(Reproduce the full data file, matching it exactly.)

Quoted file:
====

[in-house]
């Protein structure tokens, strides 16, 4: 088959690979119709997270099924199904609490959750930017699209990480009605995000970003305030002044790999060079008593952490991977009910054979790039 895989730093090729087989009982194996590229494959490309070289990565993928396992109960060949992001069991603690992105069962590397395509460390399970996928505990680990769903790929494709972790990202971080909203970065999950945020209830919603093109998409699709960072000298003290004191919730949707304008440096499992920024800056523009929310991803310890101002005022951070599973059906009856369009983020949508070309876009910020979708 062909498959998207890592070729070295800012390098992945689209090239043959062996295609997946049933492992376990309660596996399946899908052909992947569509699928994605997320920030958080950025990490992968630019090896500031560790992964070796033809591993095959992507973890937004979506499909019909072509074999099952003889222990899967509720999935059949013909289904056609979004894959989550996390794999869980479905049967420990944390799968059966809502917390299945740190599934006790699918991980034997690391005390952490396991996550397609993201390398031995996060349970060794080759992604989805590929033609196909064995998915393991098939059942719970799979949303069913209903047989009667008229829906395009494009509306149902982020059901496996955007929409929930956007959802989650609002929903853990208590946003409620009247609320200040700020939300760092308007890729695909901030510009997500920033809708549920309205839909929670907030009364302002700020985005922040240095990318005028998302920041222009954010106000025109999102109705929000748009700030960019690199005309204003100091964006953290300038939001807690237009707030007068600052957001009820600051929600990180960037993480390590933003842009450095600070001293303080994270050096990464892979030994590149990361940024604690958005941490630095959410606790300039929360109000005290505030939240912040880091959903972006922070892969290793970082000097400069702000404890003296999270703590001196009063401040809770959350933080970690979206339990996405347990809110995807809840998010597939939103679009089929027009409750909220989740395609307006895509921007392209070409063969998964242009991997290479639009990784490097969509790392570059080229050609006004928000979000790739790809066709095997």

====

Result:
[in-house]
């Protein structure tokens, strides 16, 4: 088959690979119709997270099924199904609490959750930017699209990480009605995000970003305030002044790999060079008593952490991977009910054979790039 895989730093090729087989009982194996590229494959490309070289990565993928396992109960060949992001069991603690992105069962590397395509460390399970996928505990680990769903790929494709972790990202971080909203970065999950945020209830919603093109998409699709960072000298003290004191919730949707304008440096499992920024800056523009929310991803310890101002005022951070599973059906009856369009983020949508070309876009910020979708 062909498959998207890592070729070295800012390098992945689209090239043959062996295609997946049933492992376990309660596996399946899908052909992947569509699928994605997320920030958080950025990490992968630019090896500031560790992964070796033809591993095959992507973890937004979506499909019909072509074999099952003889222990899967509720999935059949013909289904056609979004894959989550996390794999869980479905049967420990944390799968059966809502917390299945740190599934006790699918991980034997690391005390952490396991996550397609993201390398031995996060349970060794080759992604989805590929033609196909064995998915393991098939059942719970799979949303069913209903047989009667008229829906395009494009509306149902982020059901496996955007929409929930956007959802989650609002929903853990208590946003409620009247609320200040700020939300760092308007890729695909901030510009997500920033809708549920309205839909929670907030009364302002700020985005922040240095990318005028998302920041222009954010106000025109999102109705929000748009700030960019690199005309204003100091964006953290300038939001807690237009707030007068600052957001009820600051929600990180960037993480390590933003842009450095600070001293303080994270050096990464892979030994590149990361940024604690958005941490630095959410606790300039929360109000005290505030939240912040880091959903972006922070892969290793970082000097400069702000404890003296999270703590001196009063401040809770959350933080970690979206339990996405347990809110995807809840998010597939939103679009089929027009409750909220989740395609307006895509921007392209070409063969998964242009991997290479639009990784490097969509790392570059080229050609006004928000979000790739790809066709095997």